Monday, May 16, 2011

Being guilty of what one hasn’t done

In my last blog I said that the time will not be far away that we can “read” the minds of other people and see what their intentions are. As we have seen, scanners may be able to guess even better what we want to do than we, the bearers of these intentions, can. But what does it mean to say that someone has the intention to perform an action like blowing up an aeroplane? Fundamentally it says that the person concerned (let’s call him or her the agent) has the serious will to perform the action that s/he intends to do and that under normal circumstances this agent will not not perform the action. When an agent has an objective intention (an intention as registered by a scanner), we suppose that this agent will sooner or later also develop the subjective intention to act according to it. But what if this is not the case? Scanners show only correlations, not causal relations, so it is quite well possible that a scanner registers a certain intention and that this intention is related to an action by those who operate the scanner, while actually the scanned intention needs to be related to another action.
This still imaginary case reminds me of a real case that happened not so long ago somewhere in the Netherlands. Most Dutch municipalities have bye-laws that say that it is forbidden to transport equipment like rope ladders, chisels and other such tools in your car between 10 p.m. and 6 a.m., for they might be used for breaking in. Now it happened that a man who had done some odd jobs in a friend’s house was stopped by the police late at night, when he returned home. The police found an almost complete set of “forbidden” tools in his car (but not a rope ladder) and despite the explanation of the man why these tools were there, he was fined. The man decided not to pay, so he had to appear in court but there he was condemned (actually because the judge did not listen to his arguments).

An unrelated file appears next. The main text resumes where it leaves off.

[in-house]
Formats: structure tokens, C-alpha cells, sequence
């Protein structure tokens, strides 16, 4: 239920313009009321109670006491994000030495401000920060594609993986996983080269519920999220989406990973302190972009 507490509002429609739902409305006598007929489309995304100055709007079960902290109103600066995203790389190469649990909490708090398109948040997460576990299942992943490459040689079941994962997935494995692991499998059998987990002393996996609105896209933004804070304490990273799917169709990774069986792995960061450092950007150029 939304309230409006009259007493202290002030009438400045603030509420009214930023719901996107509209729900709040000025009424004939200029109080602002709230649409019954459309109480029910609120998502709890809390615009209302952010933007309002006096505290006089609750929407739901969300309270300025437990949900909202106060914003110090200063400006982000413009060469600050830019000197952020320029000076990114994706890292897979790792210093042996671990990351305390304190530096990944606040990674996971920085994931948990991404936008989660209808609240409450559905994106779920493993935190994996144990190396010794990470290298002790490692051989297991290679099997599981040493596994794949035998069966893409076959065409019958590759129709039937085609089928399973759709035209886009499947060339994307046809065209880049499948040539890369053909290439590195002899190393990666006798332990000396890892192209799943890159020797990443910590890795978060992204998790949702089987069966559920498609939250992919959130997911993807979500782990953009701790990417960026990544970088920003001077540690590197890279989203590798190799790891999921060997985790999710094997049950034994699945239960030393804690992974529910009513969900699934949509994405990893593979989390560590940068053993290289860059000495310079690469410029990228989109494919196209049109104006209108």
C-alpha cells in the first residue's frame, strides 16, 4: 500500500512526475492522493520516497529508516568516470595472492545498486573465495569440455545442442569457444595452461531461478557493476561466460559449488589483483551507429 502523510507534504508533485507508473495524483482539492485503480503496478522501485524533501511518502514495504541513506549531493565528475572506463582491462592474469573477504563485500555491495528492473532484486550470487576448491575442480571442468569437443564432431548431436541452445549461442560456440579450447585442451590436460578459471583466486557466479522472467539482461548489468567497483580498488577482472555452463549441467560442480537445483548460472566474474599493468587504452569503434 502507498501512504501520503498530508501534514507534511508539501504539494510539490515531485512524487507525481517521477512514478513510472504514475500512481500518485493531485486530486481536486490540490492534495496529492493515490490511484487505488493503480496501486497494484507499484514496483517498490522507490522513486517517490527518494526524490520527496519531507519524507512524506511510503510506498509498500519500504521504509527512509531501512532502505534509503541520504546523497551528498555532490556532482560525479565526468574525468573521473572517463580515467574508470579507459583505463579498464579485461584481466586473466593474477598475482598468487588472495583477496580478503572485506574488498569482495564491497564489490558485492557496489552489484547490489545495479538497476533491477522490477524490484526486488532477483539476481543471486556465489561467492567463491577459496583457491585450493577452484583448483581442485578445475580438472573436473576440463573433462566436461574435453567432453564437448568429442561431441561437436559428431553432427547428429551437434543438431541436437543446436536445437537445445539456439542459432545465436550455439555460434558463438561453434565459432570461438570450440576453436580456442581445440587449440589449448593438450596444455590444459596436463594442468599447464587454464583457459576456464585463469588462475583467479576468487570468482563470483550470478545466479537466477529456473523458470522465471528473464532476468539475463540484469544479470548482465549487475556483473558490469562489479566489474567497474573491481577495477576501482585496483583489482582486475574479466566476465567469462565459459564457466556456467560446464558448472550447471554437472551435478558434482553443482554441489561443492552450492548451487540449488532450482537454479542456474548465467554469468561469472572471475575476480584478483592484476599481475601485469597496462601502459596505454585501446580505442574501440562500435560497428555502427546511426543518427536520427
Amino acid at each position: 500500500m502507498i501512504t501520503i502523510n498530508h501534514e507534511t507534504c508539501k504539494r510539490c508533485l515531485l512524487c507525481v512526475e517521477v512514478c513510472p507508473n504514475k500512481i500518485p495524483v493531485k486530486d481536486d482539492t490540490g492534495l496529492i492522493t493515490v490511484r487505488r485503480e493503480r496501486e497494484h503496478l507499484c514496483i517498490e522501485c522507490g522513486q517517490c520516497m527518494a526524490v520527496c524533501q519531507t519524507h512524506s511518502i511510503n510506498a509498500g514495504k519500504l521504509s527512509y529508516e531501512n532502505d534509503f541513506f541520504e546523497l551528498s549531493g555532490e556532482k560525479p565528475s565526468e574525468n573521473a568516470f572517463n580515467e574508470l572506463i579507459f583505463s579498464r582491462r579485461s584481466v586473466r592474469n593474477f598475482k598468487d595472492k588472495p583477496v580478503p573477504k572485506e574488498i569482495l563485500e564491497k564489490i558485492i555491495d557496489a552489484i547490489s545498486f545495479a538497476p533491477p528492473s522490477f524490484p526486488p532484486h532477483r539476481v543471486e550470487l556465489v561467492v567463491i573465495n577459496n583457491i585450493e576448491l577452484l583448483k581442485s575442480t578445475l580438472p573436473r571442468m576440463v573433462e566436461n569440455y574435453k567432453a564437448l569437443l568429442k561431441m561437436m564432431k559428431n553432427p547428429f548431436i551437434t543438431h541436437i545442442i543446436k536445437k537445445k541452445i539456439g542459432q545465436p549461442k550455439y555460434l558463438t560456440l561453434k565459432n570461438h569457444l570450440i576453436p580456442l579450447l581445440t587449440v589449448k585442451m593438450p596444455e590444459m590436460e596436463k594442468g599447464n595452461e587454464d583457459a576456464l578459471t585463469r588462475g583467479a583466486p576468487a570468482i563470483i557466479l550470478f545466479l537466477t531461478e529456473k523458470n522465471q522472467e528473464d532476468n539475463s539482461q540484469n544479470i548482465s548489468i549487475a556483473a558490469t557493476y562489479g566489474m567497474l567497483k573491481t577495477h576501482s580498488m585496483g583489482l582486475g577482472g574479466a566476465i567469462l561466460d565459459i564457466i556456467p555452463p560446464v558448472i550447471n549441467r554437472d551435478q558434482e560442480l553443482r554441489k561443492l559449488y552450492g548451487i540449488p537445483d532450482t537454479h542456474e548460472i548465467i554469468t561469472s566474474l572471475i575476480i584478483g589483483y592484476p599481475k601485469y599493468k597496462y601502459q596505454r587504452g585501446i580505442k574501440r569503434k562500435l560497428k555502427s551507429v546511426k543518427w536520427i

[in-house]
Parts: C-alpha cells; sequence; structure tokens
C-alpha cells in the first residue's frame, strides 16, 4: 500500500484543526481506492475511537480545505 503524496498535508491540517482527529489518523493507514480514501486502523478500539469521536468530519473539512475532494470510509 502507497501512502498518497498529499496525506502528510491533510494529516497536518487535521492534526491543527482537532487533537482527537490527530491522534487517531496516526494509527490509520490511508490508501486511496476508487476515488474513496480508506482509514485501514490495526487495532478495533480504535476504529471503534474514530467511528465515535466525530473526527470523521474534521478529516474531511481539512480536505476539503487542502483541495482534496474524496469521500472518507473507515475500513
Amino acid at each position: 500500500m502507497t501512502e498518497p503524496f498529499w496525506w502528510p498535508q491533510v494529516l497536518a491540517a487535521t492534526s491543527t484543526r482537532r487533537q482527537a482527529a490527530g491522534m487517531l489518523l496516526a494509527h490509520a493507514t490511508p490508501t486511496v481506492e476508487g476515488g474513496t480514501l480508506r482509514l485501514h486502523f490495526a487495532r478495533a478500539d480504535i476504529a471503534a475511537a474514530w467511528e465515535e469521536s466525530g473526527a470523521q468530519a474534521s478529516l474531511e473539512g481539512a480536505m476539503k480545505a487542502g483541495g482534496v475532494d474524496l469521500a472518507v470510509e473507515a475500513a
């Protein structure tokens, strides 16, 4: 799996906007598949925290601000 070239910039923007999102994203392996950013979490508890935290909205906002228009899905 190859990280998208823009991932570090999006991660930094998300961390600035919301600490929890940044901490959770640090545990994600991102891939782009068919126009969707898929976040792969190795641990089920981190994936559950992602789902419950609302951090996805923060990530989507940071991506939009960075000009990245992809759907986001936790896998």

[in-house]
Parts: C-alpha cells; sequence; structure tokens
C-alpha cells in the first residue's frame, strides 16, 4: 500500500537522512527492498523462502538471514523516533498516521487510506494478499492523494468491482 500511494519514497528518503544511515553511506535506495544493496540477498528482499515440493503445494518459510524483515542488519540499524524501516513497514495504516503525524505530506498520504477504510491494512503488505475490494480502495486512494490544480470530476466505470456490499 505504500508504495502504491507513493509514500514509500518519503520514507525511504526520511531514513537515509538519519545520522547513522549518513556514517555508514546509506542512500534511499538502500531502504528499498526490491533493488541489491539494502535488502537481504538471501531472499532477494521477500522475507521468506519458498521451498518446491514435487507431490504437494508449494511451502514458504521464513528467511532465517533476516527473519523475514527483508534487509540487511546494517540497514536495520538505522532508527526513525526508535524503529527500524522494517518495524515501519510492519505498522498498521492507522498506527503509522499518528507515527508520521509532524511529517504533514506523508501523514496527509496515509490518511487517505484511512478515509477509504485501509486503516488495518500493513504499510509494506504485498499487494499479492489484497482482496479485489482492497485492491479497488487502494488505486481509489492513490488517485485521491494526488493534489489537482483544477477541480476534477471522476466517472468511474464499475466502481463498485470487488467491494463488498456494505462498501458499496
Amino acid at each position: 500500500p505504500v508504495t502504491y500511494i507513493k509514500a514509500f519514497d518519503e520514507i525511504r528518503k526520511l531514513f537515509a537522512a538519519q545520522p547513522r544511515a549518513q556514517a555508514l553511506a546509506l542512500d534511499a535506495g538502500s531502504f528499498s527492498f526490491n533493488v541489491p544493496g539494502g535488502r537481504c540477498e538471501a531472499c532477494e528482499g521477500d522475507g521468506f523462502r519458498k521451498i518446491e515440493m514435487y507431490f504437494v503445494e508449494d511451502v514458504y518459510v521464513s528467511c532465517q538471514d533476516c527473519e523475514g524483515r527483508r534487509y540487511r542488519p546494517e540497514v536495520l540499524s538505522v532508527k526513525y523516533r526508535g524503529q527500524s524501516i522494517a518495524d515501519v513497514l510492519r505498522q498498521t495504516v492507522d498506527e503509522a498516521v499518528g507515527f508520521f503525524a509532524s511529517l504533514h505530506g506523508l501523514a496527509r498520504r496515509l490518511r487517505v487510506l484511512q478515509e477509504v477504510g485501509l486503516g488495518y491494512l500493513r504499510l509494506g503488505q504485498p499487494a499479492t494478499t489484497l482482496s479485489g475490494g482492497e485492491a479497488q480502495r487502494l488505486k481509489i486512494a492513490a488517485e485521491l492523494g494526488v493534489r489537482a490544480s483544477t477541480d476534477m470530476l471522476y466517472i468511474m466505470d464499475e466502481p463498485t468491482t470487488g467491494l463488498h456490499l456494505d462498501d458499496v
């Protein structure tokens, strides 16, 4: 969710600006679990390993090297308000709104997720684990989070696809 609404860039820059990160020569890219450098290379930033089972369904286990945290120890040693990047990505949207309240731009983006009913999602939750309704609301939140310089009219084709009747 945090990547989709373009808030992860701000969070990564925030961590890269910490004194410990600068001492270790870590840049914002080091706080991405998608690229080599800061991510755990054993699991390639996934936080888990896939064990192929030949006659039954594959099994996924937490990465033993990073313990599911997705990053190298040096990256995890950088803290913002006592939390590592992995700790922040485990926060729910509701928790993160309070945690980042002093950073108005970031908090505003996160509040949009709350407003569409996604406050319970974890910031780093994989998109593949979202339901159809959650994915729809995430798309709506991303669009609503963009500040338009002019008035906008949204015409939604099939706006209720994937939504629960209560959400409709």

I think that this case is basically not different from my scanner case and that it clearly shows what can happen if we ascribe an objective intention to a person on account of “objective” facts, although this intention does not agree with the person’s subjective intention. It makes clear that scanning a person’s brains in order to register his or her intentions does not have only practical consequences (like preventing a bomb attack), but that it can have ethical consequences as well: someone can be considered guilty on account of an objective intention that s/he has according to a brain scanner, while in fact s/he did not had the related subjective intention to act and although s/hewould never subjectively develop the intention ascribed to him or her for the simple reason that, for instance, an intention as registered objectively can have multiple meanings or because the circumstances are such that the agent would never get the idea to develop the ascribed intention: One is guilty of what one hasn’t done and did not want to do. I think that the consequences reach also further, for what remains of our idea of the free will, when it can happen that we ascribe objectively an intention to an agent (and maybe condemn him or her because of it), while s/he did not have the related subjective intention nor did perform the action concerned?

No comments: